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By Cheryl Chumley
May 7, 2015

Pamela Geller has been taking quite a few hits in recent days for hosting the "Draw Muhammad" event in Garland, Texas, that led to an attack by two gunmen who've now been embraced by ISIS as one of their own.

But she's not the problem. Radical Islamism is -- and to a certain extent, so are some of those who condemn her for daring to host this event.

Donald Trump went on Fox & Friends to slam Geller, the American Freedom Defense Initiative president, as little more than crazy.

"It looks like she's just taunting everybody," Trump said. "What is she doing? Drawing Muhammad and it looks like she's taunting people. ... Isn't there something else they can draw? They can't do something else? They have to be in the middle of Texas and on Muhammad?"

Fox News giant Bill O'Reilly expressed similarly.

"Insulting a religion with more than a billion followers does not advance the cause of defeating the fanatical jihadists," he said, during a recent "O'Reilly Factor" segment. "It does not advance the cause of liberty or get us any closer to defeating the savage jihad."

Laura Ingraham, a guest on O'Reilly's show and a conservative giant in her own right, agreed the "Draw Muhammad" event wasn't helpful to the battle against radical Islamism, and that "we shouldn't unnecessarily insult people."

A few hours later, Brad Blakeman, a former staffer to George W. Bush and the past president of Freedom Watch, furthered the anti-Geller mantra on national television.

"The First Amendment gives Americans the right to be wrong. And there's nothing more wrong than to besmirch a religion," he said, on Fox News. "I can hate radical Islamism. But I respect Muslims."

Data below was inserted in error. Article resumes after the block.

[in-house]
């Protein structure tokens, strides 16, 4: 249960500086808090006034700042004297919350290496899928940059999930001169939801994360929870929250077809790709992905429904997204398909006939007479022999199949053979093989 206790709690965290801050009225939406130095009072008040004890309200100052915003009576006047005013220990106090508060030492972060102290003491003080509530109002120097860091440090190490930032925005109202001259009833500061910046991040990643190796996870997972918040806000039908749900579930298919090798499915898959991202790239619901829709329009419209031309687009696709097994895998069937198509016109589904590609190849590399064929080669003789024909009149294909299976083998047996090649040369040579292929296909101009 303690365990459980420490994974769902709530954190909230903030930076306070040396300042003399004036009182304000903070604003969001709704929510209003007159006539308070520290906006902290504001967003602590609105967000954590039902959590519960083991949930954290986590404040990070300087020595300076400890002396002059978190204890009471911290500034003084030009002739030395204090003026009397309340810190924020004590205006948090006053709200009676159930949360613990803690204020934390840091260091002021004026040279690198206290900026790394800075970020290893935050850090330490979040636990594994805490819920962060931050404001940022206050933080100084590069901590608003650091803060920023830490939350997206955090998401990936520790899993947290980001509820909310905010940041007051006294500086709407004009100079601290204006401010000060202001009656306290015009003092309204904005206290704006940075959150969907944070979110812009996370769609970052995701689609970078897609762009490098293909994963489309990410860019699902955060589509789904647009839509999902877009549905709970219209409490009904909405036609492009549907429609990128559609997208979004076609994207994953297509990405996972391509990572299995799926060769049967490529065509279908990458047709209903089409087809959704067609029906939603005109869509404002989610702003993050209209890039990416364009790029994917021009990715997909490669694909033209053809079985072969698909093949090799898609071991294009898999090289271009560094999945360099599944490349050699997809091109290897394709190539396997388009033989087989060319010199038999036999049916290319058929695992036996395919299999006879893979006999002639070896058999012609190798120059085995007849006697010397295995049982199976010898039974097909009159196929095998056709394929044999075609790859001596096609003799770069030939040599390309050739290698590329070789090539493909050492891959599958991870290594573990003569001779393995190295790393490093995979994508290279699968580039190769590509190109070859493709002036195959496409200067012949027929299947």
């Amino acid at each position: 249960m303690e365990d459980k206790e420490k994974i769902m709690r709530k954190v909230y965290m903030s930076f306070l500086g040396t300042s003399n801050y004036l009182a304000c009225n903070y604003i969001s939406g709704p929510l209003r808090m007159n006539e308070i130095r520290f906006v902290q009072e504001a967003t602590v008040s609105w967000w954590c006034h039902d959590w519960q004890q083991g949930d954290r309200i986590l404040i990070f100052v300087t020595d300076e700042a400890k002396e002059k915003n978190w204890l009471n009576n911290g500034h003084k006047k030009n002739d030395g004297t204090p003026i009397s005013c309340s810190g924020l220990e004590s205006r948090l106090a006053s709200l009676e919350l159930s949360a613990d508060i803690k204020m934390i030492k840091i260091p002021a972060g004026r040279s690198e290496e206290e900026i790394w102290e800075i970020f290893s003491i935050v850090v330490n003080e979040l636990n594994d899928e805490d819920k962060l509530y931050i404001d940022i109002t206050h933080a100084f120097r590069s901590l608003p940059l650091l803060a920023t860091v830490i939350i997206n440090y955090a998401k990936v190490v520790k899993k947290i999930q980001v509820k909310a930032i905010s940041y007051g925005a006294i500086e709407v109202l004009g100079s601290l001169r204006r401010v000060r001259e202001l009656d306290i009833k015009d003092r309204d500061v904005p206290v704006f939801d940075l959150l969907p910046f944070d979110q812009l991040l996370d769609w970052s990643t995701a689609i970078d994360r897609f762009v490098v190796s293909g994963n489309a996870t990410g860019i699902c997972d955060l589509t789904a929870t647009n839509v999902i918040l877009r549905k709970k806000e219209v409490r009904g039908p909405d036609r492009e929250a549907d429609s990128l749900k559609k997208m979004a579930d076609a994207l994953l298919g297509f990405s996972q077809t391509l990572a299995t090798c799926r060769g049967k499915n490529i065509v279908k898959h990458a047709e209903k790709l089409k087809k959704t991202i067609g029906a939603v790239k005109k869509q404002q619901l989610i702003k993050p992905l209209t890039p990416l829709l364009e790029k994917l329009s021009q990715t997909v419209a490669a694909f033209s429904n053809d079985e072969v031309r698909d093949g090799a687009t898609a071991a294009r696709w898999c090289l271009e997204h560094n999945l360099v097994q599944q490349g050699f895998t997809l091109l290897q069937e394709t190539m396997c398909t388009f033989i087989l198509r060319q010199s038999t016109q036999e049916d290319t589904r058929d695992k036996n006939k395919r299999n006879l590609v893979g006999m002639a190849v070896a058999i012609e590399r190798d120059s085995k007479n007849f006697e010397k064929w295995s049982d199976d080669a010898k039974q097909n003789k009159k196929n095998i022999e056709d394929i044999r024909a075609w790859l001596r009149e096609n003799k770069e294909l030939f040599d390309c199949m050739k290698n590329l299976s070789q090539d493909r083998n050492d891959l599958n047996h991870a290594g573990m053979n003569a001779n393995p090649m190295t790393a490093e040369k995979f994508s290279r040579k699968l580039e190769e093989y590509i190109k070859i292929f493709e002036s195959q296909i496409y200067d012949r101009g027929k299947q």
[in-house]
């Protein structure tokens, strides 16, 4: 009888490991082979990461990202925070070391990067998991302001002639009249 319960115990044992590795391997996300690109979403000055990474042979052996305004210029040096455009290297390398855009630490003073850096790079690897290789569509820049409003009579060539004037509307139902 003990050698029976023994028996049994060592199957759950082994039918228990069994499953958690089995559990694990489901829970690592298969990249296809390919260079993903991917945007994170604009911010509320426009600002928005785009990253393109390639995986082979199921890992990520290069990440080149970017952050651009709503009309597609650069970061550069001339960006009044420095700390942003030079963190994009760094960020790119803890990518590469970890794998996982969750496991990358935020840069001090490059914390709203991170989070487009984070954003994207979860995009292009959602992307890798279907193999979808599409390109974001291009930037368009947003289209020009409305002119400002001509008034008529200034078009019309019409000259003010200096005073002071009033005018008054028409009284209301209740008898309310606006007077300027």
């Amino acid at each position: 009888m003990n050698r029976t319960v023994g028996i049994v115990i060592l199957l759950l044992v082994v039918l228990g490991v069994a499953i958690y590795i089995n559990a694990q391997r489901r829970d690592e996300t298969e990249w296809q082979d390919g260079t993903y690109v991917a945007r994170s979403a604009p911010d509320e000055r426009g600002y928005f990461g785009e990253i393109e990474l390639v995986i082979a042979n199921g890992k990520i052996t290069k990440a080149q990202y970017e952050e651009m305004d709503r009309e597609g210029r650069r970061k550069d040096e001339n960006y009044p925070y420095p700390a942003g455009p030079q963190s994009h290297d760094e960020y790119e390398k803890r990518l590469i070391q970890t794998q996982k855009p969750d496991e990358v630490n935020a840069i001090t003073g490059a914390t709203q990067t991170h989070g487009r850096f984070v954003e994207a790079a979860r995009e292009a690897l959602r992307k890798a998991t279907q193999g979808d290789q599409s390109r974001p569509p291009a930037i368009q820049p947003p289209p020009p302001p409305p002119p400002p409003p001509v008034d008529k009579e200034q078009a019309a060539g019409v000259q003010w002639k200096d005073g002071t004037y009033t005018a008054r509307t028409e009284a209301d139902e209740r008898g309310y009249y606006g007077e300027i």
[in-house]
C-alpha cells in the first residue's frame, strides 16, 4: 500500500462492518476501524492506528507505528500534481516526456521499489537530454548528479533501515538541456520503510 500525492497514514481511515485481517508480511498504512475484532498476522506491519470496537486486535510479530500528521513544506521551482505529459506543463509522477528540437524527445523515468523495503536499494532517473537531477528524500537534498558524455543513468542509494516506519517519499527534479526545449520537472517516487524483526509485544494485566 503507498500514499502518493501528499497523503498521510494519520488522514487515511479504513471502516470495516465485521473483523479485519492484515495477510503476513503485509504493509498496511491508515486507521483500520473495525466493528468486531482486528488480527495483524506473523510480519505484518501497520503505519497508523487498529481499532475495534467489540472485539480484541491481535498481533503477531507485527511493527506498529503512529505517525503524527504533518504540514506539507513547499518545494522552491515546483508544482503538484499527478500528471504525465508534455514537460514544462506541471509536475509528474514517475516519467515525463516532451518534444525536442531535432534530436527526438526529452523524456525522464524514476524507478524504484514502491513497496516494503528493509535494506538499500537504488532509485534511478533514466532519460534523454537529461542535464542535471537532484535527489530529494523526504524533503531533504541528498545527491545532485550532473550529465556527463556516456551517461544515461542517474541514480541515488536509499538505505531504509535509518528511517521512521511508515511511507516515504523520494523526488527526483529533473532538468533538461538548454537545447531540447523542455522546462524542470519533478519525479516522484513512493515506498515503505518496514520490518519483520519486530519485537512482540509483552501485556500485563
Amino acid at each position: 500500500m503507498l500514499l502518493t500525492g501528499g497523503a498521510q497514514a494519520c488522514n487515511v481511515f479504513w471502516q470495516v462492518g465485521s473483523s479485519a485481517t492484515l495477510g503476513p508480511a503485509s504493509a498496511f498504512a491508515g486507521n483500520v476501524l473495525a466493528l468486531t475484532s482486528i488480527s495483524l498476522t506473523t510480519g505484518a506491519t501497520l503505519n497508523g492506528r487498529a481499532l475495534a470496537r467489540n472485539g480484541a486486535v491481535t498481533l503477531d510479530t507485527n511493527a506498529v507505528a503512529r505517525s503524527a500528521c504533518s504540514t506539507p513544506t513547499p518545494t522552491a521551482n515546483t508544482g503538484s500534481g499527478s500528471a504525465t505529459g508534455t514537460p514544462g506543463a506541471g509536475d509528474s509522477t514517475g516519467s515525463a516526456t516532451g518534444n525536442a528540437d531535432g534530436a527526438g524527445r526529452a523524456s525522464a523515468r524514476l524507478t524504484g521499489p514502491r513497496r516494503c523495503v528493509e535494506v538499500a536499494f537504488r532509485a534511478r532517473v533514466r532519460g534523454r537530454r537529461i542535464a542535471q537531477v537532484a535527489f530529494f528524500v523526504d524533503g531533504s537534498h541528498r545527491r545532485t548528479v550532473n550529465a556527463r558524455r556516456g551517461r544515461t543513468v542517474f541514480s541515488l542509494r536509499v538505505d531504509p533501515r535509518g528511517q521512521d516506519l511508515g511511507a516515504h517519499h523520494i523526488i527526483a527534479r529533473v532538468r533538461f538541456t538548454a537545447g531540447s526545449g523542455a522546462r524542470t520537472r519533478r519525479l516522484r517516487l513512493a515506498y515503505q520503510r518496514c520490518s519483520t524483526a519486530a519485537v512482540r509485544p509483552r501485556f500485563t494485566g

And of the Texas event, he said simply: "We're better than this as Americans."

Even Rev. Franklin Graham, one of Christianity's staunchest defenders and an outspoken critic of radical Islamism, called the cartoon contest "wrong" and said those participating ought not to have insulted another's faith.

The commonality of all these critics is they believe in the First Amendment -- with Trump even claiming he believes in free speech "probably more than [Geller] does."

Well, there's no doubt they do believe in the First Amendment.

But so does Geller. And call her bold statement of free speech right or wrong, the fact is she makes a good point: If the media stopped self-censoring images of the prophet, and actually showed the pertinent pictures that have sparked terrorist attacks in the past, like the one on France's Charlie Hebdo, then events like the one she sponsored wouldn't be necessary. As she said to Martha MacCullum, while defending her First Amendment cause on Fox News: What are the terrorists going to do, blow up everybody in the media?

Maybe Gellar's event was taunting. Maybe it was mocking, insulting, stupid and even provocative. But as she says, in Time Magazine: "To kowtow to violent intimidation will only encourage more of it."

So go ahead -- fault Geller for insensitivity.

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But her point of a cowardly, overly politically correct media is a valid one. The fact that's she willing to take on radicalized Islam with an in-your-face message shouldn't become the focus of more media attention than what's afforded the radicalized Islamists who seek to uproot this nation's First Amendment. On top of that, if the "Draw Muhammad" event is truly counterproductive to the goal of combating the "savage jihad," as O'Reilly termed it, what exactly is being accomplished by the very public criticisms of a U.S. citizen staging an anti-Shariah, pro-First Amendment event? The world is watching -- including the one belonging to the "savage jihad" and his supporters. We should be careful not to condemn Geller so loudly our nation's enemies chalk another win on the public relations front.

© 2015 Cheryl Chumley - All Rights Reserved

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Cheryl K. Chumley is the author of "Police State USA: How Orwell's Nightmare Is Becoming Our Reality," and an award-winning journalist who currently writes for The Washington Times.




Maybe Gellar's event was taunting. Maybe it was mocking, insulting, stupid and even provocative. But as she says, in Time Magazine: "To kowtow to violent intimidation will only encourage more of it."